17. Did it? I wonder whether how much of the “great divide” is really about fundamental value differences and how much about rather more pedestrian instrumental disagreements. The idea that Bush supporters have glommed on to the rare insight that we’re at war with medieval fanatics while everyone else is wondering how to most effectively placate Osama doesn’t map terribly well onto the actual debates I’m seeing. Most of the actual disagreements seem to be about empirical consequences, about which strategy will most effectively dismantle existing terror networks and stanch the spread of Islamist ideology. Less intellectually thrilling, granted, than a deep chasm between conflicting metaphysical first principles, but probably more productive.

  18. “The idea that Bush supporters have glommed on to the rare insight that we’re at war with medieval fanatics while everyone else is wondering how to most effectively placate Osama…”

    That doesn’t map terribly well with what many people seem to be saying either, but who am I to criticize?

  19. Julian, it seems to me that most of the post-9/11 arguments I’ve been following, including those at libertarian sites and journals, have to do with a lot more than just prudential disputes over strategy or policy.

    From clashing “metaphysical first principles” that you seem to dismiss emerge entirely opposing views of and answers to such “empirical” issues as:

    the nature and motives of our adversaries;

    the proper role and scope of government (if any), both generally, and specifically in addressing the threat of Islamic terrorists;

    the validity and justification of competing foreign/defense policies, including military pre-emption, containment, isolationism, the “law enforcement” model, unilateralism, international consensus-building, etc.;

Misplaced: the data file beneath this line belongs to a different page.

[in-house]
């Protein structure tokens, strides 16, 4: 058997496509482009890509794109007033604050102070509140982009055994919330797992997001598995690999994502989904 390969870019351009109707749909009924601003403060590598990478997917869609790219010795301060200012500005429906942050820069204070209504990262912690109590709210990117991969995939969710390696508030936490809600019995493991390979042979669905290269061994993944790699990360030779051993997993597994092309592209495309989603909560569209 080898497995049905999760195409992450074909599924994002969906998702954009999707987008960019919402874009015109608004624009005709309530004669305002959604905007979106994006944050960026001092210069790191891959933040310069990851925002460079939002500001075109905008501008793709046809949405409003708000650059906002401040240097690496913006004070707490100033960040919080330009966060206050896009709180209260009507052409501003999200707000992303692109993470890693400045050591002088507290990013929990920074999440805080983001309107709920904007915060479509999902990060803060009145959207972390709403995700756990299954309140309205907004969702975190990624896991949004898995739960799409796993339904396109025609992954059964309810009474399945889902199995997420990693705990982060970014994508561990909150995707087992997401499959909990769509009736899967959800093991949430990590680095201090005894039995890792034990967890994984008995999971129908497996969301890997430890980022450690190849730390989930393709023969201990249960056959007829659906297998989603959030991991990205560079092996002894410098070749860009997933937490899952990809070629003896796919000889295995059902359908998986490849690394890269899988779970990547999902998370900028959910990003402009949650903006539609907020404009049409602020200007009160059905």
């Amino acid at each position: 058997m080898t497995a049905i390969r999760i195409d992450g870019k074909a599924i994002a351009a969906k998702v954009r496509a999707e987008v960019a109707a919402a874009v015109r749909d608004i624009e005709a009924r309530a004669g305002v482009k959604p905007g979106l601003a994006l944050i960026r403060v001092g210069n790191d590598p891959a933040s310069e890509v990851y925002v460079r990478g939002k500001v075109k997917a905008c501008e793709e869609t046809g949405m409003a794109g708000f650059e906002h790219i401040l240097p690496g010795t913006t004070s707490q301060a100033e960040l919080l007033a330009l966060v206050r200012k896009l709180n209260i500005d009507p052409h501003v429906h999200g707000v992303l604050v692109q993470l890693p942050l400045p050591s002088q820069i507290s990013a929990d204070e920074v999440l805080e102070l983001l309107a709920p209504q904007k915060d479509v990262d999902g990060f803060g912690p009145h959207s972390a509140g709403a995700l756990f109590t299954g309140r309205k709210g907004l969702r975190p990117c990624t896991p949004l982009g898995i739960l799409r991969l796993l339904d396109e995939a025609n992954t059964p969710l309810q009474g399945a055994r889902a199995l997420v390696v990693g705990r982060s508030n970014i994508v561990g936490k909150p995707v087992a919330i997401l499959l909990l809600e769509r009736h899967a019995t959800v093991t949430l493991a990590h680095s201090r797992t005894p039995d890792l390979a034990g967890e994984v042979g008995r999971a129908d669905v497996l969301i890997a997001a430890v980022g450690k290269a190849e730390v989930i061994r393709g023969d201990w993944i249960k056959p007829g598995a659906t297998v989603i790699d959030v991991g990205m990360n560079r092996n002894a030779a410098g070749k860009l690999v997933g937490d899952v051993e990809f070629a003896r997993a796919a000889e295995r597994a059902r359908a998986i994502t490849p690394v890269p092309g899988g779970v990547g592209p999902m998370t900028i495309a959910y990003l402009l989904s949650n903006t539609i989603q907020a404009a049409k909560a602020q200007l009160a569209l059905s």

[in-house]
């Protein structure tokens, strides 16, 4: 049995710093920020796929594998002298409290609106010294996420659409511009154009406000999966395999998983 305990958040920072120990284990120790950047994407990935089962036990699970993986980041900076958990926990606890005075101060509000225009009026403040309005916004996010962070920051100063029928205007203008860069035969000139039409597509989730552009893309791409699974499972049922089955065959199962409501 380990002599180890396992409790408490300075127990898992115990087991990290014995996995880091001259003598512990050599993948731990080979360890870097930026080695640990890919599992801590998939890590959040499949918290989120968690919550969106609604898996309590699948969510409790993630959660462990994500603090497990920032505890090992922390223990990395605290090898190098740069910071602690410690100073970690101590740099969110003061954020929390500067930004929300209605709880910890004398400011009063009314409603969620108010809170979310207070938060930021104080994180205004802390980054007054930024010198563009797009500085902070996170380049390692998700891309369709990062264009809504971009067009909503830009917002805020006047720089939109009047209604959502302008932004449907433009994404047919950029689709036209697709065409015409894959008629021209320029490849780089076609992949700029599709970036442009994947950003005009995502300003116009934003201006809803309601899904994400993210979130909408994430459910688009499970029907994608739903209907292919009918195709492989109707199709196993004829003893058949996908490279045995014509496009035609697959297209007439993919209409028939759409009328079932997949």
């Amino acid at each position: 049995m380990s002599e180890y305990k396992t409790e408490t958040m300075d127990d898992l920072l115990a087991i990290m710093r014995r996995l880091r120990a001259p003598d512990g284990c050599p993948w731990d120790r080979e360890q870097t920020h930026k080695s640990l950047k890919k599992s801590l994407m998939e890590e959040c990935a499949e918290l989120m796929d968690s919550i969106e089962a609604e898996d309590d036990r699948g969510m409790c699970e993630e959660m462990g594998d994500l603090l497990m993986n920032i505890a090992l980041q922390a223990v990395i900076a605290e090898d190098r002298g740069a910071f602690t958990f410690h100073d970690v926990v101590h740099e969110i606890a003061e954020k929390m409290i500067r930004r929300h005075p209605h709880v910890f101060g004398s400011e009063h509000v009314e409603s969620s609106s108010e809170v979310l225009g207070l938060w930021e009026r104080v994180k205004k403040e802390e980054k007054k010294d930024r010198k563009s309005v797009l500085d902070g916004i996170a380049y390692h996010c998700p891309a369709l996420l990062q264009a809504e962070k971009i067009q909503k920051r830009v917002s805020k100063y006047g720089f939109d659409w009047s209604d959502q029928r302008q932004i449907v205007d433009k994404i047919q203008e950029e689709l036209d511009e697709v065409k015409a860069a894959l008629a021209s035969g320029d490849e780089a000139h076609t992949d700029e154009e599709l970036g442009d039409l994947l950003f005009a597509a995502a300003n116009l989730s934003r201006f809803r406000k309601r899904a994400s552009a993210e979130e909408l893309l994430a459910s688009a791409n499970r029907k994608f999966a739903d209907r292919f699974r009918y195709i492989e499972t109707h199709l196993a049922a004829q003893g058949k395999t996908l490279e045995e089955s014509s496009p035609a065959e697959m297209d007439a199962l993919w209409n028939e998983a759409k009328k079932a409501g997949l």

if and when to engage in (or permit) international trade, and with whom;

    what to do about immigration and privacy in the context of a terrorist threat;

    and a whole lot more.

    It makes a big “empirical” difference, after all, if Islamic fundamentalists merely want to force an “imperialistic” U. S. out of the Middle East, or want to annihilate the U. S. because we represent hated Enlightenment values.

    All of us operate on such basic assumptions, whether explicit or tacit; they filter our interpretations of events and of the “empirical” world; and those interpretations necessarily affect our actions and responses.

    Better that we acknowledge these differences on “first principles” and hash them out, than pretend that we’re simply wrestling over the relative practical merits of various policies.

  20. I voted to nominate Dr Hospers at the 1972 convention, because he was the only person with any credentials who would agree to run. I opposed in principle running a candidate for President when the Party had so little organization, but I voted for Hospers because it was clear the convention would nominate someone.

    Had he not been nominated for President, his remarkably insane screed against John Kerry would not get any attention at all. It is another argument in favor of the Libertarian Party concentrating on lower level races.

  21. Matt

    Sorry, national defense should not be voluntary, even the LP states that the only legitimate function of the state is national defense and the protection of rights, unless you are an anarcho-libertarian, in which case you just support any group that becomes more powerful crushing others, rather than constitutionally limited, objective government.

    Next time, try to be a little less reflexive…that popping sound will be the extraction of your cranium from your seat cushion.

  22. First of all, this makes no sense at all:

    “…unless you are an anarcho-libertarian, in which case you just support any group that becomes more powerful crushing others, rather than constitutionally limited, objective government.”

    Secondly, I find it quite humorous that you think taking my money by force “protects my rights.” I call it a violation of my rights. Unless of course I have no inherent right to keep what I earn.

  23. I think Hospers may well be right on the tax issue. I keep seeing indications that a second Bush term might see some genuinely radical tax reform, with flat tax or even the abolition of income tax, replaced with a sales tax, as genuine possibilities. And that many libertarians are too anti-Bush at this point to see it, or even care.

    Many no doubt think what we need at this point is real spending cuts, and that without that further tax reform doesn’t actually do us any good. Still, it’s worth noting: there may be something truly radical brewing. Or it may just be silly pre-election hype.